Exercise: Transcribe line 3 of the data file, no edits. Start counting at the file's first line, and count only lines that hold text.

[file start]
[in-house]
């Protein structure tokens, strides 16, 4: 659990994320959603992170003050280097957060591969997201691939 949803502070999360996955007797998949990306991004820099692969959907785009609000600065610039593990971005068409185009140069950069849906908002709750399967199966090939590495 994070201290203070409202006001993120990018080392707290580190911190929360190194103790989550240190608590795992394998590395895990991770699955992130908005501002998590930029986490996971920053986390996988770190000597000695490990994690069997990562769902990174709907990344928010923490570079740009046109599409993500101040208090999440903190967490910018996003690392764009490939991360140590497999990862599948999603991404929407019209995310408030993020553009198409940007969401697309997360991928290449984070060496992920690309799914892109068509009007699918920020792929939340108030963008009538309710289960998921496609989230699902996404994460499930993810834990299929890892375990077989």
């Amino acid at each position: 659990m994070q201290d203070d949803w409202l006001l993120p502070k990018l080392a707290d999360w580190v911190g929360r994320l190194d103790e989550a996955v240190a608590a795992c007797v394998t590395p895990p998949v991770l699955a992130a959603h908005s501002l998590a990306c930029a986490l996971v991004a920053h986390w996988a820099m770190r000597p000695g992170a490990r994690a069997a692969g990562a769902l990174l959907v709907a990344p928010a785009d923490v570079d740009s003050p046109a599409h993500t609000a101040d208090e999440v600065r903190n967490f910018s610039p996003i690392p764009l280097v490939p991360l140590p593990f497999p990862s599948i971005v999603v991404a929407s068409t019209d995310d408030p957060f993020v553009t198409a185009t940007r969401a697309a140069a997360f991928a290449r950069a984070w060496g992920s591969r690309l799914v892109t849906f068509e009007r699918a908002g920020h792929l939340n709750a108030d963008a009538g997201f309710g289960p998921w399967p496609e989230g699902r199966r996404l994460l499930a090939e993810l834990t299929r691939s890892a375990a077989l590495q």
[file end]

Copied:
């Amino acid at each position: 659990m994070q201290d203070d949803w409202l006001l993120p502070k990018l080392a707290d999360w580190v911190g929360r994320l190194d103790e989550a996955v240190a608590a795992c007797v394998t590395p895990p998949v991770l699955a992130a959603h908005s501002l998590a990306c930029a986490l996971v991004a920053h986390w996988a820099m770190r000597p000695g992170a490990r994690a069997a692969g990562a769902l990174l959907v709907a990344p928010a785009d923490v570079d740009s003050p046109a599409h993500t609000a101040d208090e999440v600065r903190n967490f910018s610039p996003i690392p764009l280097v490939p991360l140590p593990f497999p990862s599948i971005v999603v991404a929407s068409t019209d995310d408030p957060f993020v553009t198409a185009t940007r969401a697309a140069a997360f991928a290449r950069a984070w060496g992920s591969r690309l799914v892109t849906f068509e009007r699918a908002g920020h792929l939340n709750a108030d963008a009538g997201f309710g289960p998921w399967p496609e989230g699902r199966r996404l994460l499930a090939e993810l834990t299929r691939s890892a375990a077989l590495q």